Thursday, 22 September 2016

A Tale of Two Yarns

Once upon a time, I decided to splash out and purchased the yarn recommended in the pattern, to knit a cardigan.
It is a lovely pattern.
It is a beautiful, naturally-dyed merino wool from Spain.

I bought the 3 skeins required for sizes 1 or 2 and set about knitting size 2.
I reached the end of skein 1 at the point where the garment is divided for body and sleeves, top down.


"Curious," I thought, "I wouldn't have expected to change skein so soon if I am knitting a garment with long sleeves."
With alarm bells ringing quietly but insistently in the back of my head, I kept knitting.


I knitted faster.
Because as we all know, the faster you knit, the more likely you are to have enough yarn.
Right?

I thought I might just about reach the end of the body with skein 2.
But I didn't.

I have knitted 25cm past the underarm and have 7cm still to go before the ribbing.
Skein 3 is starting to feel soft in the middle.


There is no way I am going to have enough yarn to knit full-length sleeves.
Remember - this is one-of-a-kind naturally hand-dyed yarn from Spain.  I can't just scoop up another skein from Lidl with my weekly shop.
I couldn't understand it.
My gauge and tension were spot on.

So I looked a little more closely at the designer's photo of the yarn she used, on Ravelry.


It doesn't look like the same base...

I followed a link on Ravelry and discovered an online shop in Spain which sells the single-coloured yarn.  It looks exactly like the yarn in the picture above.

Another scout through Ravelry, and another knitter shows a picture of her ball band:

Oh look:  50g equals 125 metres

I bought mine directly from the dyer.
My label says: 100g equals 200 metres.
It is not the same base.

So I don't have enough yarn.


Bugger.

10 comments:

  1. I feel your pain! :( Does the dyer do a solid colour in the same base, so you could have contrasting colour-block sleeves, maybe?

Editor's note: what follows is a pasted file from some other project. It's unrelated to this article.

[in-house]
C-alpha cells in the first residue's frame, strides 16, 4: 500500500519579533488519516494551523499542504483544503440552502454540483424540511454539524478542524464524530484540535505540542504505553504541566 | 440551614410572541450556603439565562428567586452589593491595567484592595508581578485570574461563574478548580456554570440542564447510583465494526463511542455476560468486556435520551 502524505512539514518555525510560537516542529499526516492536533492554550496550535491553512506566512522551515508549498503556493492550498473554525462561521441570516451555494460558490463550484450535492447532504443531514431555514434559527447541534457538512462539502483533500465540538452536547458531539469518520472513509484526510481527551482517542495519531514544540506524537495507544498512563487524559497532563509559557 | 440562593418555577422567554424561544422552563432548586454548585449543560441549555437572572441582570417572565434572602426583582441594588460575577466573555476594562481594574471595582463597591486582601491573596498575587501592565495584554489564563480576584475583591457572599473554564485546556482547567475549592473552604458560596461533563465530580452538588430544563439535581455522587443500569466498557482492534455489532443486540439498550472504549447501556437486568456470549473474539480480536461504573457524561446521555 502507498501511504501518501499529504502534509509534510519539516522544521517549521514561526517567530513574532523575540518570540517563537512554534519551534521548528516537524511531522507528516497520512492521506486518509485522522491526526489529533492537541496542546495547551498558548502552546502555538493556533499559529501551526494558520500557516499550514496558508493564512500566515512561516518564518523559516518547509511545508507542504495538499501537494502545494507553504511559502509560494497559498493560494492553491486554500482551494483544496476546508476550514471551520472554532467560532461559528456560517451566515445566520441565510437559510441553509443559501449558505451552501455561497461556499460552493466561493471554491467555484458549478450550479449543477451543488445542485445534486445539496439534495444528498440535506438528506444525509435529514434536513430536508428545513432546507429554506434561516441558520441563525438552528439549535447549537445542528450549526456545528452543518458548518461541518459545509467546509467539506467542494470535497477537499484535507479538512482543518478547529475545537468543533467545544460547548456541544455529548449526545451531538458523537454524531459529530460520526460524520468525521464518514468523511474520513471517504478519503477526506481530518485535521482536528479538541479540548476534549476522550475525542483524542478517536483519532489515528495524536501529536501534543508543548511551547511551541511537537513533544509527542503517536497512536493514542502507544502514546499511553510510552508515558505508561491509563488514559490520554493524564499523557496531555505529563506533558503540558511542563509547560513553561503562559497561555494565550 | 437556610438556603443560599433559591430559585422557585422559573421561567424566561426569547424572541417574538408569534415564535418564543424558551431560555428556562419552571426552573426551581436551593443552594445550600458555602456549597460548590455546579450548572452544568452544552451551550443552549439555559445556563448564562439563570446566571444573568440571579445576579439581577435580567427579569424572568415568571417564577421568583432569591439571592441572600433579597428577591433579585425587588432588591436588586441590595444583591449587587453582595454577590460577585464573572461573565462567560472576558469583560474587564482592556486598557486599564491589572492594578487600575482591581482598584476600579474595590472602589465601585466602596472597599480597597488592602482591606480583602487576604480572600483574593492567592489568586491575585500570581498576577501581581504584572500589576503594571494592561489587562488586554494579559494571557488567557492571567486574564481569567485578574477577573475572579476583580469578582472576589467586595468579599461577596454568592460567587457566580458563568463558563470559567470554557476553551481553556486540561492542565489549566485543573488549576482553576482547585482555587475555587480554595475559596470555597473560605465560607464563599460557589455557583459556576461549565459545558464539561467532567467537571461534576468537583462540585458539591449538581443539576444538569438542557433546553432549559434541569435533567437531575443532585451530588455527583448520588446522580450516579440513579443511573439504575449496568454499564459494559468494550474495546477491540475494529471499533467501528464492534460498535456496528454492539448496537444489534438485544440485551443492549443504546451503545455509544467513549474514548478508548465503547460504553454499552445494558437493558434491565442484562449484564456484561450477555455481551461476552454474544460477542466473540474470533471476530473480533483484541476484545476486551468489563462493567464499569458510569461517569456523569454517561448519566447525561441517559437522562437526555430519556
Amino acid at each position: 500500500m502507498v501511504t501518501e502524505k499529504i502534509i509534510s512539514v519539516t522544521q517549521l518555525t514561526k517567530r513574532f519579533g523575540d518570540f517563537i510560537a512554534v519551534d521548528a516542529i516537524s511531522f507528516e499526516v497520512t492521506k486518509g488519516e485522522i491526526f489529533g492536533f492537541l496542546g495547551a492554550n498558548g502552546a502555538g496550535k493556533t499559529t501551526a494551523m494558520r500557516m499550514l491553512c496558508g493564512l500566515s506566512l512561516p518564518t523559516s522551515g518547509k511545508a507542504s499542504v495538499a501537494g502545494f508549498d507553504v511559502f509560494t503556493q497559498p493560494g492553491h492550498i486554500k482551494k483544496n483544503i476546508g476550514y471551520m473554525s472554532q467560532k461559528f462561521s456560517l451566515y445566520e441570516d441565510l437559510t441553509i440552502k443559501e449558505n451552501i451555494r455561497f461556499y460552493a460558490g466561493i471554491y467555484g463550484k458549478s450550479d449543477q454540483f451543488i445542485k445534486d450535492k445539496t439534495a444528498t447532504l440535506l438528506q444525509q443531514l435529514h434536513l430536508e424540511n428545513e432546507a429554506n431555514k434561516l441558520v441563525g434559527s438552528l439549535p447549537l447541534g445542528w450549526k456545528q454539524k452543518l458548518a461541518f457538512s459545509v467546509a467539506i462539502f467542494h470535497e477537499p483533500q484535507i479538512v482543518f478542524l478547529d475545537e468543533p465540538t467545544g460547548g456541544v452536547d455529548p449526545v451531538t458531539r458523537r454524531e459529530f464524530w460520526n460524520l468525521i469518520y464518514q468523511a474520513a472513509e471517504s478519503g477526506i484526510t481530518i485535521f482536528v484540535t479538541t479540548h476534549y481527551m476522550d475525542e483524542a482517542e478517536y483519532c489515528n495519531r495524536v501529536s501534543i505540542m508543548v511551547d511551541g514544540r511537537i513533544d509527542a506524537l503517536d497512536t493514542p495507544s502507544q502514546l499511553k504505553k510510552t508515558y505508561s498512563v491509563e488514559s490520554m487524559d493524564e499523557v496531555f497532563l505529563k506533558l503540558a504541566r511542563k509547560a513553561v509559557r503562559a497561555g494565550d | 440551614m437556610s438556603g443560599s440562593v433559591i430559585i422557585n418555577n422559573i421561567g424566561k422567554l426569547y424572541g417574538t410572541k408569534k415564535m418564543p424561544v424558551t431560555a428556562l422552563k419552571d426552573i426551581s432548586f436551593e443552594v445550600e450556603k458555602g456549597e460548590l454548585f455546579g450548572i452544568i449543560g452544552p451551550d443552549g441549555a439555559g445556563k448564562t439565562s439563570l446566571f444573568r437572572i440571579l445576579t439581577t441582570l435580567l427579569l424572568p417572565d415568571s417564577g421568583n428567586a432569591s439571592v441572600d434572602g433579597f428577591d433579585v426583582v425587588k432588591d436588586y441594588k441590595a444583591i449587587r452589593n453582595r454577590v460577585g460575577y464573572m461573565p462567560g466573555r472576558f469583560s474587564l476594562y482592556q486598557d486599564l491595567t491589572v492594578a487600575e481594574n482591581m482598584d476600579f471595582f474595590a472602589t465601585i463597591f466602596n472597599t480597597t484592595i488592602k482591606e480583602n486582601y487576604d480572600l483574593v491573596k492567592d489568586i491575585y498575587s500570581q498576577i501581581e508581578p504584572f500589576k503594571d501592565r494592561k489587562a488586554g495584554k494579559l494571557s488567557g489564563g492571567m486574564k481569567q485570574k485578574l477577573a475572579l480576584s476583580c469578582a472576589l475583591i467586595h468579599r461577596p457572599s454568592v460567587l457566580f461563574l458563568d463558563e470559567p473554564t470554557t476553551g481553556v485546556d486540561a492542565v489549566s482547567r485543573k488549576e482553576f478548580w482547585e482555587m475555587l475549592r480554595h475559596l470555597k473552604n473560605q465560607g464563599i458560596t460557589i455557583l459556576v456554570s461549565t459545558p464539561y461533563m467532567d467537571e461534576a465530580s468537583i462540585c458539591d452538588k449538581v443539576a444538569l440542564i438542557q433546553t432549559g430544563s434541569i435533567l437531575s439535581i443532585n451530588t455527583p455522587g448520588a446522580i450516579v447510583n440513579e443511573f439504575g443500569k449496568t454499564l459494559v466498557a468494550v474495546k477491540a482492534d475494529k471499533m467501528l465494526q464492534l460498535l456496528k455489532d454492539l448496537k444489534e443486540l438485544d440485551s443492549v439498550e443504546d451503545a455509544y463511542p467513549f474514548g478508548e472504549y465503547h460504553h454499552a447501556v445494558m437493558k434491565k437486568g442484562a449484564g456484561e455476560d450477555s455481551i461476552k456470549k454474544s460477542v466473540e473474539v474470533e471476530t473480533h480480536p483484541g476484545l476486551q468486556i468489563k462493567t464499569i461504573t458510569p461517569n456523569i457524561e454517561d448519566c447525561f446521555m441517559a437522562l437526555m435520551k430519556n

ReplyDelete
    Replies
    1. Hi Karen, a good idea, though there is no dk at all in her shop at the moment. I am going to split my remaining yarn into two balls and see how far I can knit a sleeve. If I can get below the elbow I will settle for a cropped cardi!

      Delete
  2. So illustrative of the need for patterns to tell us how many lengths of yarn -- or what total weight of yarn -- we need, rather that how many balls of yarn. In my dim and distant youth, a skein of DK acrylic yarn (no wool sold where I lived) was a standard 4 ounces. In my late teens, manufacturers went to a standard of 3.5 ounces (less yarn, more money, but who could blame them?) Now, translating old patterns by multiplying the presumed standard weight-to-yardage standard at the time of printing, and converting to current availability of yarns, has become a tedious but necessary part of knitting. It's true, students, you WILL use maths for the rest of your life, in very practical ways.

    ReplyDelete
  3. Bummer! But I'm confident you'll come up with an ingenious solution. Pat :)

    ReplyDelete
  4. That sucks! I am very familiar with those nagging bells in the head that you somehow don't actually hear until it's too late :)
    Too bad knitting faster didn't work LOL!
    I hope you can eek out some short sleeves - what you have so far is so pretty!

    ReplyDelete
  5. Can you turn it into a vest? So frustrating!!

    ReplyDelete
  6. I started following the dyer thanks to this very sweater and I think she said she does custom jobs? It's turning out so beautifully, it would be nice if it was a length you would wear all the time!

    ReplyDelete
  7. Hahahahaha! Bugger, indeed! Not laughing at you...been there, done that. Argh!

    ReplyDelete
  8. And therein lies the problem. I love the idea of using naturally dyed yarns, I really do. Having said that, I'm knitting Tevara from Pompom18 with commercial yarn. The original yarn kit was $278 (not including postage from the US, customs and other fees). Then I noticed from the photos that in the sample, there are at least 2 different shades of brown, in very large blocks, which would look good in an unstructured garment, but which doesn't lend itself to the pattern chosen. I think if I'm going to use naturally dyed yarn, I'm going to have to do it myself to make sure there are sufficient quantities. (Lovely knitting of your cardigan, though!)

    ReplyDelete
  9. I like the idea of making the garment sleveless which would be practical for autumn, and knitting a cowl/hat/gloves with the remaining yarn.

    ReplyDelete